Our cybersecurity predictions for 2022 predicted trends such as increased regulatory changes and exacerbated talent shortages. Several of these predictions have played out, but at just past the midpoint of the year, it’s worth delving into some cybersecurity predictions for the rest of 2022.
With increased convergence between IT and operational technology (OT) systems, threat actors have started focusing more of their efforts on the environments that monitor and control the equipment, assets and processes used within several critical infrastructure sectors. Examples include industrial control systems, energy systems and transportation systems.
Nation-state actors or groups focused on maximizing their destruction know that they can cause more harm with cyberattacks on OT than IT. Because OT systems have a direct effect on the physical world, cyberattacks can cause threats to human safety. For example, altering signaling systems on a railway line could lead to derailment or collisions.
Even without direct harm to human health or safety, OT cyberattacks can easily lead to a cascading effect of panic and disruption throughout society. Consider the impact of a prolonged power shortage because of an attack on the power grid.
Expect to see newsworthy cyberattacks during the second half of 2022 on OT environments, using one of the following initial access methods:
A shocking report released midway through 2022 found that there are now 24 billion stolen credentials available on the dark web. This figure represents a 65 percent increase from 2020. Many of these credentials are obtained during large-scale data breaches.
Going forward, it’s reasonable to assume that the availability of these credentials will lead to a further increase in account takeover (ATO) attacks. An ATO attack involves threat actors taking control of accounts. These attacks can focus on customer-facing applications, such as e-Commerce sites or online banking. Some ATO attacks break into employee email or cloud accounts.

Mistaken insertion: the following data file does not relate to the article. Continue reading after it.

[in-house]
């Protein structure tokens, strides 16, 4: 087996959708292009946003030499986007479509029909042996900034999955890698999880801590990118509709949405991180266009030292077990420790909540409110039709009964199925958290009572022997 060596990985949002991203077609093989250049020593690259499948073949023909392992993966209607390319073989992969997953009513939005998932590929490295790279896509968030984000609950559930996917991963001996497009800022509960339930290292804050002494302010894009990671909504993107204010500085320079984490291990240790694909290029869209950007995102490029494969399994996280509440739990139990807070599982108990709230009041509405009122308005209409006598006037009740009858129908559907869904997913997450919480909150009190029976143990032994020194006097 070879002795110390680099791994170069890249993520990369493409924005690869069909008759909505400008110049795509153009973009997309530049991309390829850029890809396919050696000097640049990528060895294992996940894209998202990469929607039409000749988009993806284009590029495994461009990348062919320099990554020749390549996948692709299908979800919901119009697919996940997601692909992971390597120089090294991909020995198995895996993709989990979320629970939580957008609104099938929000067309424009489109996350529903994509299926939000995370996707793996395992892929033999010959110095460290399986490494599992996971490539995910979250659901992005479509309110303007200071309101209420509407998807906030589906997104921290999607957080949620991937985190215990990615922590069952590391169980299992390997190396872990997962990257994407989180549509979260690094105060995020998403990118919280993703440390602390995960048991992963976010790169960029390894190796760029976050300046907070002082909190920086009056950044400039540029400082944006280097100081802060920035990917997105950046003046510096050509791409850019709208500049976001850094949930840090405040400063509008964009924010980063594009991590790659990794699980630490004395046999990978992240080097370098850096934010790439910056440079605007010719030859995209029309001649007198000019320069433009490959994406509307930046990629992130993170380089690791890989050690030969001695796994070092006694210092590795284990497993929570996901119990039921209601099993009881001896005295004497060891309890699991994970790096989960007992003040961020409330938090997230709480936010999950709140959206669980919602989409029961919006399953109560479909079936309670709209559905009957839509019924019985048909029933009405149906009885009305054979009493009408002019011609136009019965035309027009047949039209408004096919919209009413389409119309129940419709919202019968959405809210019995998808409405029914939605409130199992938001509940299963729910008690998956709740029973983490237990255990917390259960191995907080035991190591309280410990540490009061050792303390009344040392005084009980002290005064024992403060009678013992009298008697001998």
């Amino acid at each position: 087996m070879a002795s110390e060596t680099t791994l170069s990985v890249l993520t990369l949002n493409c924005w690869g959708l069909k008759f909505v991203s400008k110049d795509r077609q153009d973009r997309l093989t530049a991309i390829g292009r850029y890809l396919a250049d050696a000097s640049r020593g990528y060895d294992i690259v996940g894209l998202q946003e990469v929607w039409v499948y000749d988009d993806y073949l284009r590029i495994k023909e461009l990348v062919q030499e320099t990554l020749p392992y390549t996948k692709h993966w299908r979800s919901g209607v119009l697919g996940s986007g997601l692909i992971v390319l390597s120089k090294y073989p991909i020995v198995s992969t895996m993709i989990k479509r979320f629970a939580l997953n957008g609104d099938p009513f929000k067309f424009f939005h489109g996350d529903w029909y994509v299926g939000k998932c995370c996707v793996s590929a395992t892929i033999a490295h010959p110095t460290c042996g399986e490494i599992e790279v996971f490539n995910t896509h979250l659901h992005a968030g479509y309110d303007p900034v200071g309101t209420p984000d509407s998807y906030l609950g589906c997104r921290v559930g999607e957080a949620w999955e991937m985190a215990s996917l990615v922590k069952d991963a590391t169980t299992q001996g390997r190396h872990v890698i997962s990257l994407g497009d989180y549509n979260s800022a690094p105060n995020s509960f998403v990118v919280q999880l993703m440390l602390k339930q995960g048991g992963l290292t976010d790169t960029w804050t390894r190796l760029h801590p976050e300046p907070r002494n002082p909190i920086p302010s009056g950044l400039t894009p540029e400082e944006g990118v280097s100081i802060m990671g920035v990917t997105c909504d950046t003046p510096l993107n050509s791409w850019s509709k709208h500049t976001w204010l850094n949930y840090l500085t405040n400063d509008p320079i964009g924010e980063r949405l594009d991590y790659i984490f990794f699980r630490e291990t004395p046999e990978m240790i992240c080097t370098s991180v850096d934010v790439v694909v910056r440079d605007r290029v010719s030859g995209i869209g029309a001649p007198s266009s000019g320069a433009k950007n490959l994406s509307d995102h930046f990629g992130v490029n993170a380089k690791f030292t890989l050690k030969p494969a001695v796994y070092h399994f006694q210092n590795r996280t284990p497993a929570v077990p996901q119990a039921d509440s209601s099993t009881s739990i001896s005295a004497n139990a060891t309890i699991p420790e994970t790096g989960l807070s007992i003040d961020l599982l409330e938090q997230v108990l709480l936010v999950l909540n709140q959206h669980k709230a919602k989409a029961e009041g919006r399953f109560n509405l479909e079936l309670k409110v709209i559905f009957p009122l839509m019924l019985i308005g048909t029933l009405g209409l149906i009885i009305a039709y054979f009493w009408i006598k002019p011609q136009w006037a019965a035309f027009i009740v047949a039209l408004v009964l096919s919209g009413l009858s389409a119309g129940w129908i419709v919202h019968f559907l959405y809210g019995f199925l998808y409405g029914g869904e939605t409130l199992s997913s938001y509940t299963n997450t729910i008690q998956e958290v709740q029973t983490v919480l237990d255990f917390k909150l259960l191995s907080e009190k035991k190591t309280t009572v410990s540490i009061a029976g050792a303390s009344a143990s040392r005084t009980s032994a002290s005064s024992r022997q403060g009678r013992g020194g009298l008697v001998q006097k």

A huge range of malicious activity is possible when taking over an account. One such possibility is committing financial fraud by ordering goods or services with customer accounts or transferring money. From a business perspective, ATO can result in internal network access, with the outcome being data exfiltration, malware installation or fraudulent payments.
As account takeover increases, businesses need to focus on monitoring their networks 24/7 for signs of threats. The harsh fact is that it takes just one employee’s compromised credentials to potentially provide a network entry point.
While it’s possible to secure logins against ATO through two-factor or multifactor authentication, adoption still lags behind an optimal level. Furthermore, user friction concerns cause businesses to second-guess securing every single app or service with additional authentication factors.
At the time of writing, a delicate geopolitical situation became more unstable after China’s tough reaction to Congresswoman Nancy Pelosi visiting Taiwan. An immediate and notable aspect of China’s reaction was the use of cyberattacks. Reuters reported attacks on 7-11 convenience stores throughout the island, while several Taiwanese government websites were paralyzed for hours.
The deployment of cyberattacks during times of conflict or geopolitical tension is not a new phenomenon. Russia has a history of attacking Ukraine’s government websites and critical infrastructure long before the current war.